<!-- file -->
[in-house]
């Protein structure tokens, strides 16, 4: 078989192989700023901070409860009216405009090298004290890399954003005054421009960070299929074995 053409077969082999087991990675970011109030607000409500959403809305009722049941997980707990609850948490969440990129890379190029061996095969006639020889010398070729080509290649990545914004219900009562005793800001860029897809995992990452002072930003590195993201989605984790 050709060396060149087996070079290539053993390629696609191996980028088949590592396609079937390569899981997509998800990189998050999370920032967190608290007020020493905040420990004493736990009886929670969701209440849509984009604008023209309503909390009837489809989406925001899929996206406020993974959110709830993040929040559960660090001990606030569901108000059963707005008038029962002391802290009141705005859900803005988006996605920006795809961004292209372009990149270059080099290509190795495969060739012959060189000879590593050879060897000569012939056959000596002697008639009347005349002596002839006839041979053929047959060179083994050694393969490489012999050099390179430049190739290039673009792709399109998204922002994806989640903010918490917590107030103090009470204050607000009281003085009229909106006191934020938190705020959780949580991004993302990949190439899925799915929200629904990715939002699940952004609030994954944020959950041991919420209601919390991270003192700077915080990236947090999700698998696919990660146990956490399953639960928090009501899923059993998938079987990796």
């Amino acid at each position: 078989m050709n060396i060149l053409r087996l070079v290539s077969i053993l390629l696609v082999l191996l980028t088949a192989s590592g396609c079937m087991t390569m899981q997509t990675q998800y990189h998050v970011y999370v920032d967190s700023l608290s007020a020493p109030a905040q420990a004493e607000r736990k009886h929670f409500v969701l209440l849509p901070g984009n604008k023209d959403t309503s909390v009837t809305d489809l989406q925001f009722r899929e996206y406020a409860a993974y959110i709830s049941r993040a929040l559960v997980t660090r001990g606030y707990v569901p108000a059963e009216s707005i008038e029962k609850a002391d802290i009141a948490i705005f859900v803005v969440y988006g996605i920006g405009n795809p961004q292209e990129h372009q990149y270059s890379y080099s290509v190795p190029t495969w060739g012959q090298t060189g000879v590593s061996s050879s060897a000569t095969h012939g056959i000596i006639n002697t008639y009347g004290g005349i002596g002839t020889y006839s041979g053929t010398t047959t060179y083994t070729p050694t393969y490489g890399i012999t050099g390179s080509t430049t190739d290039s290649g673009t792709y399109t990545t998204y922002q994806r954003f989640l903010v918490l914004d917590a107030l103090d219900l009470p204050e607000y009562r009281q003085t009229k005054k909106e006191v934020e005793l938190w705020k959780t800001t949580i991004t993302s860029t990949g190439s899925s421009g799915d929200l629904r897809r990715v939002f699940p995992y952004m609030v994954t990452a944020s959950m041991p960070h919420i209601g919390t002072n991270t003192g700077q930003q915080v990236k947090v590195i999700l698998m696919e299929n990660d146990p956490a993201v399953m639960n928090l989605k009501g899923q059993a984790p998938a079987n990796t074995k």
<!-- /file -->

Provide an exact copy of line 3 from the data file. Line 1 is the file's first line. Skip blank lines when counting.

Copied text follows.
């Amino acid at each position: 078989m050709n060396i060149l053409r087996l070079v290539s077969i053993l390629l696609v082999l191996l980028t088949a192989s590592g396609c079937m087991t390569m899981q997509t990675q998800y990189h998050v970011y999370v920032d967190s700023l608290s007020a020493p109030a905040q420990a004493e607000r736990k009886h929670f409500v969701l209440l849509p901070g984009n604008k023209d959403t309503s909390v009837t809305d489809l989406q925001f009722r899929e996206y406020a409860a993974y959110i709830s049941r993040a929040l559960v997980t660090r001990g606030y707990v569901p108000a059963e009216s707005i008038e029962k609850a002391d802290i009141a948490i705005f859900v803005v969440y988006g996605i920006g405009n795809p961004q292209e990129h372009q990149y270059s890379y080099s290509v190795p190029t495969w060739g012959q090298t060189g000879v590593s061996s050879s060897a000569t095969h012939g056959i000596i006639n002697t008639y009347g004290g005349i002596g002839t020889y006839s041979g053929t010398t047959t060179y083994t070729p050694t393969y490489g890399i012999t050099g390179s080509t430049t190739d290039s290649g673009t792709y399109t990545t998204y922002q994806r954003f989640l903010v918490l914004d917590a107030l103090d219900l009470p204050e607000y009562r009281q003085t009229k005054k909106e006191v934020e005793l938190w705020k959780t800001t949580i991004t993302s860029t990949g190439s899925s421009g799915d929200l629904r897809r990715v939002f699940p995992y952004m609030v994954t990452a944020s959950m041991p960070h919420i209601g919390t002072n991270t003192g700077q930003q915080v990236k947090v590195i999700l698998m696919e299929n990660d146990p956490a993201v399953m639960n928090l989605k009501g899923q059993a984790p998938a079987n990796t074995k």